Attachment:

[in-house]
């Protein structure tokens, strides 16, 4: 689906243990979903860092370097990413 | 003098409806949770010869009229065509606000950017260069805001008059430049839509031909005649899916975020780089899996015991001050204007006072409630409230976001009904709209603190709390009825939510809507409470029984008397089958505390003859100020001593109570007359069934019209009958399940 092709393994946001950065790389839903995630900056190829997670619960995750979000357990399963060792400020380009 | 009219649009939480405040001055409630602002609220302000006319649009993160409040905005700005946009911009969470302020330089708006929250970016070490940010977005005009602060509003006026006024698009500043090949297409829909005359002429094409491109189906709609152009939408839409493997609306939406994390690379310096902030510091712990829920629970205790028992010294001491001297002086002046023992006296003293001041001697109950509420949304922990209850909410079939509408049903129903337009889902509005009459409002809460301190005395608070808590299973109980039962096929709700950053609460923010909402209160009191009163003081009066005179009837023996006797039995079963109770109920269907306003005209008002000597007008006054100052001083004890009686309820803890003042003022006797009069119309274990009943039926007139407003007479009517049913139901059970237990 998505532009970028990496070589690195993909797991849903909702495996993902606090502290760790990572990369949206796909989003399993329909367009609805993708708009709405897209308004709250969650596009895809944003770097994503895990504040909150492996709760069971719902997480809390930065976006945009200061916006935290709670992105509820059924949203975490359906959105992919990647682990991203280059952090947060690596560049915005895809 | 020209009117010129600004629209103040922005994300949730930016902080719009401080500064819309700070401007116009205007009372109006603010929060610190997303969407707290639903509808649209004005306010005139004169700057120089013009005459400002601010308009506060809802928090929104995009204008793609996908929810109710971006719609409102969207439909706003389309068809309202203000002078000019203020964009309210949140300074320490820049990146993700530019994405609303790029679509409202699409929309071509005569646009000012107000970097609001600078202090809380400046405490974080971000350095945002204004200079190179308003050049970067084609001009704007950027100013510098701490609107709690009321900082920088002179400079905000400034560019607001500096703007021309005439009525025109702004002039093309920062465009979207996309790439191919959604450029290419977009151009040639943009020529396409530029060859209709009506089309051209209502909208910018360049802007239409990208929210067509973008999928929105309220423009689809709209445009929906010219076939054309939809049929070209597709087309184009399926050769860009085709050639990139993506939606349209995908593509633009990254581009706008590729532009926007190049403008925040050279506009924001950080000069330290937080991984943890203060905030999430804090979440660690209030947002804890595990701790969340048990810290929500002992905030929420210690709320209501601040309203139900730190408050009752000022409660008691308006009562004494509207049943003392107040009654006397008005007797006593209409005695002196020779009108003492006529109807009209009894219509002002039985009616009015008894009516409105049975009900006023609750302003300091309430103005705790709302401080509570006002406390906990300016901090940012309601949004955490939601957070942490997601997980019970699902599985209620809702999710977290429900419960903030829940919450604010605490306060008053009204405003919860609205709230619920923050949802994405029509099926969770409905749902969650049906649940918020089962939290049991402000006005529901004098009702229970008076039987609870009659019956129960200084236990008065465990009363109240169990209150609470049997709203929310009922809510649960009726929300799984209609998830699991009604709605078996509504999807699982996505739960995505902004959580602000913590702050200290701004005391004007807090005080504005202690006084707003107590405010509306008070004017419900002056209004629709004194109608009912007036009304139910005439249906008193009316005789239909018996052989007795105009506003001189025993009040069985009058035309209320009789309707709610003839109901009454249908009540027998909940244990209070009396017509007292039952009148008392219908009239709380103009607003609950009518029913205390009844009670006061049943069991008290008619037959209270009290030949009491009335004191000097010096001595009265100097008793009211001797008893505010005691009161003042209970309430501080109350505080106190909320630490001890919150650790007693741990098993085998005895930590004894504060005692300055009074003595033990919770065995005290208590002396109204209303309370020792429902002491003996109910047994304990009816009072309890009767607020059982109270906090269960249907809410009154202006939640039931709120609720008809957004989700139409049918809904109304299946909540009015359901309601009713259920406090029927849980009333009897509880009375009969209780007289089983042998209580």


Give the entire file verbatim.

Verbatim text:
[in-house]
């Protein structure tokens, strides 16, 4: 689906243990979903860092370097990413 | 003098409806949770010869009229065509606000950017260069805001008059430049839509031909005649899916975020780089899996015991001050204007006072409630409230976001009904709209603190709390009825939510809507409470029984008397089958505390003859100020001593109570007359069934019209009958399940 092709393994946001950065790389839903995630900056190829997670619960995750979000357990399963060792400020380009 | 009219649009939480405040001055409630602002609220302000006319649009993160409040905005700005946009911009969470302020330089708006929250970016070490940010977005005009602060509003006026006024698009500043090949297409829909005359002429094409491109189906709609152009939408839409493997609306939406994390690379310096902030510091712990829920629970205790028992010294001491001297002086002046023992006296003293001041001697109950509420949304922990209850909410079939509408049903129903337009889902509005009459409002809460301190005395608070808590299973109980039962096929709700950053609460923010909402209160009191009163003081009066005179009837023996006797039995079963109770109920269907306003005209008002000597007008006054100052001083004890009686309820803890003042003022006797009069119309274990009943039926007139407003007479009517049913139901059970237990 998505532009970028990496070589690195993909797991849903909702495996993902606090502290760790990572990369949206796909989003399993329909367009609805993708708009709405897209308004709250969650596009895809944003770097994503895990504040909150492996709760069971719902997480809390930065976006945009200061916006935290709670992105509820059924949203975490359906959105992919990647682990991203280059952090947060690596560049915005895809 | 020209009117010129600004629209103040922005994300949730930016902080719009401080500064819309700070401007116009205007009372109006603010929060610190997303969407707290639903509808649209004005306010005139004169700057120089013009005459400002601010308009506060809802928090929104995009204008793609996908929810109710971006719609409102969207439909706003389309068809309202203000002078000019203020964009309210949140300074320490820049990146993700530019994405609303790029679509409202699409929309071509005569646009000012107000970097609001600078202090809380400046405490974080971000350095945002204004200079190179308003050049970067084609001009704007950027100013510098701490609107709690009321900082920088002179400079905000400034560019607001500096703007021309005439009525025109702004002039093309920062465009979207996309790439191919959604450029290419977009151009040639943009020529396409530029060859209709009506089309051209209502909208910018360049802007239409990208929210067509973008999928929105309220423009689809709209445009929906010219076939054309939809049929070209597709087309184009399926050769860009085709050639990139993506939606349209995908593509633009990254581009706008590729532009926007190049403008925040050279506009924001950080000069330290937080991984943890203060905030999430804090979440660690209030947002804890595990701790969340048990810290929500002992905030929420210690709320209501601040309203139900730190408050009752000022409660008691308006009562004494509207049943003392107040009654006397008005007797006593209409005695002196020779009108003492006529109807009209009894219509002002039985009616009015008894009516409105049975009900006023609750302003300091309430103005705790709302401080509570006002406390906990300016901090940012309601949004955490939601957070942490997601997980019970699902599985209620809702999710977290429900419960903030829940919450604010605490306060008053009204405003919860609205709230619920923050949802994405029509099926969770409905749902969650049906649940918020089962939290049991402000006005529901004098009702229970008076039987609870009659019956129960200084236990008065465990009363109240169990209150609470049997709203929310009922809510649960009726929300799984209609998830699991009604709605078996509504999807699982996505739960995505902004959580602000913590702050200290701004005391004007807090005080504005202690006084707003107590405010509306008070004017419900002056209004629709004194109608009912007036009304139910005439249906008193009316005789239909018996052989007795105009506003001189025993009040069985009058035309209320009789309707709610003839109901009454249908009540027998909940244990209070009396017509007292039952009148008392219908009239709380103009607003609950009518029913205390009844009670006061049943069991008290008619037959209270009290030949009491009335004191000097010096001595009265100097008793009211001797008893505010005691009161003042209970309430501080109350505080106190909320630490001890919150650790007693741990098993085998005895930590004894504060005692300055009074003595033990919770065995005290208590002396109204209303309370020792429902002491003996109910047994304990009816009072309890009767607020059982109270906090269960249907809410009154202006939640039931709120609720008809957004989700139409049918809904109304299946909540009015359901309601009713259920406090029927849980009333009897509880009375009969209780007289089983042998209580």